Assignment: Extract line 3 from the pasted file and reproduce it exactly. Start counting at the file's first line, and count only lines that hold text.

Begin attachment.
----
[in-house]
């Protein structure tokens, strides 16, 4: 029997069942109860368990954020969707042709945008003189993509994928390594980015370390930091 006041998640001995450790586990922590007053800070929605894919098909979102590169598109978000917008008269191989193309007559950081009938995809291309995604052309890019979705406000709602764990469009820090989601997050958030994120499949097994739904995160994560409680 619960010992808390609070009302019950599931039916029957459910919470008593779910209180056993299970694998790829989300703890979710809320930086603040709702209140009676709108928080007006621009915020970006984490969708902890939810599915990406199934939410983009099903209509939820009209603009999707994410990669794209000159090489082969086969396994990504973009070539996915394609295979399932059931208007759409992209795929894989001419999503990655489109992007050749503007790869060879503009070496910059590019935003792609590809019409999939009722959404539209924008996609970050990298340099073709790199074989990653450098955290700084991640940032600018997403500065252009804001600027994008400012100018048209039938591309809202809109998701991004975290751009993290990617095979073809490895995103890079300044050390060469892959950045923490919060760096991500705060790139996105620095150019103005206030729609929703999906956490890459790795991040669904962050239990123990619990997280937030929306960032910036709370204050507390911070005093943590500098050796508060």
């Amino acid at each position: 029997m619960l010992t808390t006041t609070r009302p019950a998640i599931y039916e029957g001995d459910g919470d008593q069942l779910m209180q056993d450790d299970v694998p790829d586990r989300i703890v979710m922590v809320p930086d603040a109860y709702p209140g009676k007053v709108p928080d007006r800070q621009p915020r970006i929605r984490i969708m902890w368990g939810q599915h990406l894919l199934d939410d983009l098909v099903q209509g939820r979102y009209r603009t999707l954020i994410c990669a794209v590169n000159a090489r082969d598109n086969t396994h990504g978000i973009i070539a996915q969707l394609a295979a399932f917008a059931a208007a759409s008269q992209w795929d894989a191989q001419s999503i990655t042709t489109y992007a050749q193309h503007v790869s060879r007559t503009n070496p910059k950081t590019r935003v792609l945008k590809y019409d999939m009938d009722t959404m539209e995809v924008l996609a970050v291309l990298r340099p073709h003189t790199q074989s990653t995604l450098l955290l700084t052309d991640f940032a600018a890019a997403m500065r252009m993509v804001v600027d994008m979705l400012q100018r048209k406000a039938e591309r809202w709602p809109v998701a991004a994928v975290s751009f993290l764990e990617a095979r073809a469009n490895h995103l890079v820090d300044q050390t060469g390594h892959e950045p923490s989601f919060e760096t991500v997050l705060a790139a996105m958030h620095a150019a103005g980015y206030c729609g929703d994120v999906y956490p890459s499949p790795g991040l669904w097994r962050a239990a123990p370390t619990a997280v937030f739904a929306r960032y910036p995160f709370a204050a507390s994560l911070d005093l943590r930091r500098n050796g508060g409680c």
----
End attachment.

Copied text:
């Amino acid at each position: 029997m619960l010992t808390t006041t609070r009302p019950a998640i599931y039916e029957g001995d459910g919470d008593q069942l779910m209180q056993d450790d299970v694998p790829d586990r989300i703890v979710m922590v809320p930086d603040a109860y709702p209140g009676k007053v709108p928080d007006r800070q621009p915020r970006i929605r984490i969708m902890w368990g939810q599915h990406l894919l199934d939410d983009l098909v099903q209509g939820r979102y009209r603009t999707l954020i994410c990669a794209v590169n000159a090489r082969d598109n086969t396994h990504g978000i973009i070539a996915q969707l394609a295979a399932f917008a059931a208007a759409s008269q992209w795929d894989a191989q001419s999503i990655t042709t489109y992007a050749q193309h503007v790869s060879r007559t503009n070496p910059k950081t590019r935003v792609l945008k590809y019409d999939m009938d009722t959404m539209e995809v924008l996609a970050v291309l990298r340099p073709h003189t790199q074989s990653t995604l450098l955290l700084t052309d991640f940032a600018a890019a997403m500065r252009m993509v804001v600027d994008m979705l400012q100018r048209k406000a039938e591309r809202w709602p809109v998701a991004a994928v975290s751009f993290l764990e990617a095979r073809a469009n490895h995103l890079v820090d300044q050390t060469g390594h892959e950045p923490s989601f919060e760096t991500v997050l705060a790139a996105m958030h620095a150019a103005g980015y206030c729609g929703d994120v999906y956490p890459s499949p790795g991040l669904w097994r962050a239990a123990p370390t619990a997280v937030f739904a929306r960032y910036p995160f709370a204050a507390s994560l911070d005093l943590r930091r500098n050796g508060g409680c």